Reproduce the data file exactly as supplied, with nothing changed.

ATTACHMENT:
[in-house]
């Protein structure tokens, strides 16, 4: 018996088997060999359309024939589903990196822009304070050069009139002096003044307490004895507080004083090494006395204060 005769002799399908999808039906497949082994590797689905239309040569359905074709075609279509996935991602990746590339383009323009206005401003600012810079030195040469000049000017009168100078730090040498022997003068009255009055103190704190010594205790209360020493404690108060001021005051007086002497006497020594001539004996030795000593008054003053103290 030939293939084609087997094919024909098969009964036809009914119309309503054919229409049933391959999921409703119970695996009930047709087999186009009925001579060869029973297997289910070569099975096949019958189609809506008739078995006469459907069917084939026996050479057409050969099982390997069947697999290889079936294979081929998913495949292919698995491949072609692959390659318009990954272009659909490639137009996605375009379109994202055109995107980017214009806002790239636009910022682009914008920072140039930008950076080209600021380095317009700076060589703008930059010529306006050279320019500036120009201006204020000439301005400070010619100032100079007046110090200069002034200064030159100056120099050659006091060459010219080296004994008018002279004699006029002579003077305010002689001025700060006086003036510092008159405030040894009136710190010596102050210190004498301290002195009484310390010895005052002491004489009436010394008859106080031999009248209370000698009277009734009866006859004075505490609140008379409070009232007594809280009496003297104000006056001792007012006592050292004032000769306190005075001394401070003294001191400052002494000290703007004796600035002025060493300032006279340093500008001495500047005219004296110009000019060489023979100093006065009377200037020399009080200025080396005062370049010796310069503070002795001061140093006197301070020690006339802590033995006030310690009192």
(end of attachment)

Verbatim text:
[in-house]
């Protein structure tokens, strides 16, 4: 018996088997060999359309024939589903990196822009304070050069009139002096003044307490004895507080004083090494006395204060 005769002799399908999808039906497949082994590797689905239309040569359905074709075609279509996935991602990746590339383009323009206005401003600012810079030195040469000049000017009168100078730090040498022997003068009255009055103190704190010594205790209360020493404690108060001021005051007086002497006497020594001539004996030795000593008054003053103290 030939293939084609087997094919024909098969009964036809009914119309309503054919229409049933391959999921409703119970695996009930047709087999186009009925001579060869029973297997289910070569099975096949019958189609809506008739078995006469459907069917084939026996050479057409050969099982390997069947697999290889079936294979081929998913495949292919698995491949072609692959390659318009990954272009659909490639137009996605375009379109994202055109995107980017214009806002790239636009910022682009914008920072140039930008950076080209600021380095317009700076060589703008930059010529306006050279320019500036120009201006204020000439301005400070010619100032100079007046110090200069002034200064030159100056120099050659006091060459010219080296004994008018002279004699006029002579003077305010002689001025700060006086003036510092008159405030040894009136710190010596102050210190004498301290002195009484310390010895005052002491004489009436010394008859106080031999009248209370000698009277009734009866006859004075505490609140008379409070009232007594809280009496003297104000006056001792007012006592050292004032000769306190005075001394401070003294001191400052002494000290703007004796600035002025060493300032006279340093500008001495500047005219004296110009000019060489023979100093006065009377200037020399009080200025080396005062370049010796310069503070002795001061140093006197301070020690006339802590033995006030310690009192």